However, Smith said the city’s economy won’t turn back to completely normal this summer. He expects that the city’s events revenue will still be down compared to 2019, but at about 15% to 20%, and predicts that 2022 will see Newport’s economy return to pre-pandemic levels.

“Each consecutive month, our expectation is you’ll see single-digit growth in travel-related revenues as each month brings growth in the consumer confidence index,” Smith said. “It will be a year and a quarter of severe damage to the industry, but you’re going to see week over week, month over month, quarter over quarter improvements of the stats.”

The events, themselves, will have a different feel. Smith said the events will operate this summer at lower attendance levels and all operating in a hybrid fashion. For example, the city’s first large event of the summer, the Preservation Society’s “Back in Bloom” flower show at Rosecliff, set for June 18-20, will have about 600 attendees per day for the three-day event.

Coxe said the society is working with the state to better understand the health guidelines in order to plan out for specific elements of their events. But, Coxe is optimistic on this summer’s activity based on hearing from some board members that they plan on purchasing tables for upcoming events.

Coxe also said the society did away with all of its audio equipment that it would hand out to people for tours and now asks people to download an app to hear the audio tours on their phones or tablets.

In an emailed statement, Newport Festivals Foundation Executive Director Jay Sweet said the foundation is thrilled to be bringing music artists back to Fort Adams State Park for the Folk and Jazz festivals, although the festivals “won’t look exactly the same.” Sweet also said the foundation is working with the state and local health officials to ensure that what’s presented to the public “is a benchmark for safety and transparency through the protocols and communications.”

Questions about what the foundation’s early plans are as to what the festivals will look like this summer were not immediately answered, although the statement said more details will be shared “very soon.”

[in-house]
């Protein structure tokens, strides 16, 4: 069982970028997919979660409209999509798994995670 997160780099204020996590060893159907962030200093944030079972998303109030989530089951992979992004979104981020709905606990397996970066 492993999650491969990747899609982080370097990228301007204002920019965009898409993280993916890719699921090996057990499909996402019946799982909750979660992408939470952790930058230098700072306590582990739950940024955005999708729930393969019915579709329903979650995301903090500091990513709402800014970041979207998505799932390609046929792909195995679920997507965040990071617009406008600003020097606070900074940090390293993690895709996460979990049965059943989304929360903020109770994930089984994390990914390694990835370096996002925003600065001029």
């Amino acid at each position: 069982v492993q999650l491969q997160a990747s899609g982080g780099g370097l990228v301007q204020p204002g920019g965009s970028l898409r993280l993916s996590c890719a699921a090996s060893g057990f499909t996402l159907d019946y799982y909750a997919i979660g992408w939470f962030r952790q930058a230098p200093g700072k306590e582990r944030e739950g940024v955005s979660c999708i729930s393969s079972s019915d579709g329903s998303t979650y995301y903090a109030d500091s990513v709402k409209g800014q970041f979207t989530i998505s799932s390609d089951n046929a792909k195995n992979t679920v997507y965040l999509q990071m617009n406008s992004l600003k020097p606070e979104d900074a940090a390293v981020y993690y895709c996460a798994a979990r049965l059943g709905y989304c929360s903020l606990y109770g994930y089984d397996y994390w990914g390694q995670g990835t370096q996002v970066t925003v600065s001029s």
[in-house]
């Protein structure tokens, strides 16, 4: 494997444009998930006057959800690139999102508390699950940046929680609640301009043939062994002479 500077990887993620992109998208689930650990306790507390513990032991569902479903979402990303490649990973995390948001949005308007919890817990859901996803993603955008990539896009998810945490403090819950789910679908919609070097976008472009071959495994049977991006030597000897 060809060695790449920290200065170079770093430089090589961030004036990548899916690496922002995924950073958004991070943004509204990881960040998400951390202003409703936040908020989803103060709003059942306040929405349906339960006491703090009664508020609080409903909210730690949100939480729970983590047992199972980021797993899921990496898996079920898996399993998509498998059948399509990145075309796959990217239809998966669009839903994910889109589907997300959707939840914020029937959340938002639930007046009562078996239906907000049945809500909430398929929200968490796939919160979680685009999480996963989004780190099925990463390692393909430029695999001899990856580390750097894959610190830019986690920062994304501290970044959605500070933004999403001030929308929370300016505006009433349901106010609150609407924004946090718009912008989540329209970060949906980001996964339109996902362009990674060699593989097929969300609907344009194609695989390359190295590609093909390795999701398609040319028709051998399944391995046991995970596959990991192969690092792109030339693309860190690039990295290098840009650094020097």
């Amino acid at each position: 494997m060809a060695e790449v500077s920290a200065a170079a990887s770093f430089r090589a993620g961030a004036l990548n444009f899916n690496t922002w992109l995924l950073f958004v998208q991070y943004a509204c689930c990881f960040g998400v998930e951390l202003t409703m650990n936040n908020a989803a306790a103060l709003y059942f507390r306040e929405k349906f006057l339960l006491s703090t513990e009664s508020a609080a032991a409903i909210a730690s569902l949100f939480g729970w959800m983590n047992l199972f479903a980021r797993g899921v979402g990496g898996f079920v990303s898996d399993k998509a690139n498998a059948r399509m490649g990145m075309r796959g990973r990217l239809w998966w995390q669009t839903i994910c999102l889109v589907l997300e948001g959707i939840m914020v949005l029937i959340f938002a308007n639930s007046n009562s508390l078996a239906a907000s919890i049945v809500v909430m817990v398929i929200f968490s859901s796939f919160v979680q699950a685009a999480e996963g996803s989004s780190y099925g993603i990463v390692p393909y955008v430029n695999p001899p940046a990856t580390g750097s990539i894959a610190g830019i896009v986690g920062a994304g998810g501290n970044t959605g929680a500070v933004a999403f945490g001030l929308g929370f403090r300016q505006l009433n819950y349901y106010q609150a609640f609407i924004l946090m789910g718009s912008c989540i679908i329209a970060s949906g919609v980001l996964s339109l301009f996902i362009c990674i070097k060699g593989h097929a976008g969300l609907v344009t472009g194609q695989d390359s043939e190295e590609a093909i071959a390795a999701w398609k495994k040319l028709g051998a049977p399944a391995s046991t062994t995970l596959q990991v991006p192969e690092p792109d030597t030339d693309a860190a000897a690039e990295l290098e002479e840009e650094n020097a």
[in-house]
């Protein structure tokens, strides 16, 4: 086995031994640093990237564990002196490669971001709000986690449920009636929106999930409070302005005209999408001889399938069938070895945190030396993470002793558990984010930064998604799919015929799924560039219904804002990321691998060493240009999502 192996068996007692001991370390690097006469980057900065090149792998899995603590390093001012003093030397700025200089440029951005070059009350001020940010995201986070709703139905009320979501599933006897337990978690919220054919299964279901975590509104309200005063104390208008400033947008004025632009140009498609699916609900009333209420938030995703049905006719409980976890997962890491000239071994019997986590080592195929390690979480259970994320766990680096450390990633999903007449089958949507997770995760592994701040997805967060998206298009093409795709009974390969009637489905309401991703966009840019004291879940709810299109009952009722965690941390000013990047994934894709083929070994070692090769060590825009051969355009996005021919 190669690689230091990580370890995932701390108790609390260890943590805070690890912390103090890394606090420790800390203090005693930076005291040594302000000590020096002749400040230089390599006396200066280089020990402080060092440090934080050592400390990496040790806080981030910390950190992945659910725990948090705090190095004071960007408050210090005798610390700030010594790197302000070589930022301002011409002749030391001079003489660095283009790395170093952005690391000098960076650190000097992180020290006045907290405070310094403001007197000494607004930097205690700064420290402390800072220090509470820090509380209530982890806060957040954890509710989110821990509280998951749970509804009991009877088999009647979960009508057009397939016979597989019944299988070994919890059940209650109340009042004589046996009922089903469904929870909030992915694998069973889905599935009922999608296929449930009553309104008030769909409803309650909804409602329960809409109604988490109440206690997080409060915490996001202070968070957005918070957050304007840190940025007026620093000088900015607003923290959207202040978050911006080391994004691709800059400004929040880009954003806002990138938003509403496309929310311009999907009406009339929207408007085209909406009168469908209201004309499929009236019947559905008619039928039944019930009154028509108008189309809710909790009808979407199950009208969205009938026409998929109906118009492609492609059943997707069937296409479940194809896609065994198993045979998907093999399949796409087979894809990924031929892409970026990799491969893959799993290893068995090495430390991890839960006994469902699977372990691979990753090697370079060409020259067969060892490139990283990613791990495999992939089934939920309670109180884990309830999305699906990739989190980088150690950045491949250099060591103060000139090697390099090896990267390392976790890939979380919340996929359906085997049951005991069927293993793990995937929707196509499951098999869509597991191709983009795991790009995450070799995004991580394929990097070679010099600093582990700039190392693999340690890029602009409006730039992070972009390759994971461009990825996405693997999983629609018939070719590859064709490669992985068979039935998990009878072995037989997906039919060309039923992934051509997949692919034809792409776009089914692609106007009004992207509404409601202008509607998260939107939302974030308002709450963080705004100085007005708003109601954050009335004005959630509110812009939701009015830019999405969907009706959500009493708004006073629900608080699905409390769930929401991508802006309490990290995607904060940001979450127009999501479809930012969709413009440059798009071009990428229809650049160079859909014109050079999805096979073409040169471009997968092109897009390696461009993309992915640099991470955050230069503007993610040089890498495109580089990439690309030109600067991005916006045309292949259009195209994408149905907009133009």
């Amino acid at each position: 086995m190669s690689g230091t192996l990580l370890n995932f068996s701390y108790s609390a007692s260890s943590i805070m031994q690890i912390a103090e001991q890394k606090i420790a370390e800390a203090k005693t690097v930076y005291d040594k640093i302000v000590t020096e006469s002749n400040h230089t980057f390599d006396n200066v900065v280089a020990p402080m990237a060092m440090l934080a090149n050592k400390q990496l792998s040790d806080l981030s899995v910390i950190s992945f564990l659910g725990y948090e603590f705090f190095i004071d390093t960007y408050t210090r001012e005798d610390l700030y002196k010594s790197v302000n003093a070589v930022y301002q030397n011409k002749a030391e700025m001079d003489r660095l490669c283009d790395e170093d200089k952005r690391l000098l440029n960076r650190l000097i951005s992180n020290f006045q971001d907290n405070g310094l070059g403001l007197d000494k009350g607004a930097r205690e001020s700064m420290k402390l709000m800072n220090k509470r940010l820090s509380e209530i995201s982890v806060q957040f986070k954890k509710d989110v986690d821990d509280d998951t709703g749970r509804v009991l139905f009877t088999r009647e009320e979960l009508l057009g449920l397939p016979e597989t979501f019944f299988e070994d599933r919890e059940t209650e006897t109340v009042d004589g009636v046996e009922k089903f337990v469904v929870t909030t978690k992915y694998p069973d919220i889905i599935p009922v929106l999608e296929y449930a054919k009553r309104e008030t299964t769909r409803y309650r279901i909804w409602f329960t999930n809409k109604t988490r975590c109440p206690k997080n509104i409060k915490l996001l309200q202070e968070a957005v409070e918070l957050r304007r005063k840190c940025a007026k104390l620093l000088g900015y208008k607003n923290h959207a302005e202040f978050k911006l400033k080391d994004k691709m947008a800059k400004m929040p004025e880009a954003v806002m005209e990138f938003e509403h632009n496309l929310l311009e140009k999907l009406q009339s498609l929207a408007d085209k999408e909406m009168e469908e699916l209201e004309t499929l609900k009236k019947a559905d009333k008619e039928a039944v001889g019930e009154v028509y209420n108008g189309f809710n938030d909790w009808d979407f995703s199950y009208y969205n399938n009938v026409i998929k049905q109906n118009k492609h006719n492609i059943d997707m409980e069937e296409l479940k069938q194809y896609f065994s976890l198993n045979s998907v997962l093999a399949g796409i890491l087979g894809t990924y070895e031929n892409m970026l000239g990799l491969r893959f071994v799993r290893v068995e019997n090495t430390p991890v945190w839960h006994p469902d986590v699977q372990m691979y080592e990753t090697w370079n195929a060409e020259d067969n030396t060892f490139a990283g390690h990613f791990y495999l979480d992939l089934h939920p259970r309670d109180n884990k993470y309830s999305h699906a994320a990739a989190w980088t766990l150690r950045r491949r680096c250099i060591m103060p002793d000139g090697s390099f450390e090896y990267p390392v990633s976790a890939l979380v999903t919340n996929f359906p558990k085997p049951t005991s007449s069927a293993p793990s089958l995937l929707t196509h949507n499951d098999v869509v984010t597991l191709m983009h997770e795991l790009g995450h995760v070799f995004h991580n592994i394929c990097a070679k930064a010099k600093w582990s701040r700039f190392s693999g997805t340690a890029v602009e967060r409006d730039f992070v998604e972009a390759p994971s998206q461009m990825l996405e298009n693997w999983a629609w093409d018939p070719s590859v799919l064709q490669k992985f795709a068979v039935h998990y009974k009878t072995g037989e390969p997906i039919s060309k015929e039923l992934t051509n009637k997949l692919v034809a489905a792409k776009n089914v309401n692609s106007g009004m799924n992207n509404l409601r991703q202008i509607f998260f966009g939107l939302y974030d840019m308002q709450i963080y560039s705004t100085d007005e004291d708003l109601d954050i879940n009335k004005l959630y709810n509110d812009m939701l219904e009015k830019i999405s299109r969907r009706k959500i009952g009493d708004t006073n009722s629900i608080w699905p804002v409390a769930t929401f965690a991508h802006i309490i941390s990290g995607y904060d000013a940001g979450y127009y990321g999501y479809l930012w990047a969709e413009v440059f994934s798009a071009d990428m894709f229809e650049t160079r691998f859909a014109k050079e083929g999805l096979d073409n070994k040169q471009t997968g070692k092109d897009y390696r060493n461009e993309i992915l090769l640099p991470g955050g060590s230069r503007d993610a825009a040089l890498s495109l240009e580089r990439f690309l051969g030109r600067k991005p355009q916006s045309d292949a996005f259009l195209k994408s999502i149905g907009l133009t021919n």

Rowe said that the hall of fame submitted to the city its event permit, per Newport requirement, to hold the Hall of Fame Open July 11-18 and is expecting to move forward with the event.

Rowe said the planned capacity for the tennis events will be at 1,500 people, or 50%, in order to protect the health and safety of those involved, including the players. He said tournament organizers are still talking with city and state health officials to finalize safety details, but there will be temperature checks and screenings for all fans coming onto the property.

The induction ceremony that is held the same week as the tournament will be offered as both an in-person and virtual experience this year, Hall of Fame spokesperson Anne Marie McLaughlin said. Online chats with incoming hall of famers will be part of the unique experience, she said.

“Our plan to cobble all of those guidelines together and put our best foot forward, and be able to host the event in July,” Rowe said. “I told the team, we’re closer to the end than we are at the beginning. We’re going to rebuild.”

Down the line, Newport is also looking ahead to some mega events. The city is expected to again be a stopover host for The Ocean Race in 2023, Smith said.

As for the 2021 summer, the city is starting to see the light at the end of the tunnel and the other side of the health crisis.

“We’re just excited to seeing people getting back to their dreams and aspirations of traveling again, and enjoying the simple pleasures of travel,” Smith said. “Every has been cooped up for over a year and it’s been a tough year. The excitement is so euphoric to start seeing people traveling again.”

James Bessette is the PBN special projects editor, and also covers the nonprofit and education sectors. You may reach him at You may also follow him on Twitter at @James_Bessette.

Updates through to include comments from Trudy Coxe and Brewer Rowe, and upcoming scheduled events planned for the city.

(CORRECTION: The International Tennis Hall of Fame’s induction ceremony will have in-person and virtual components.)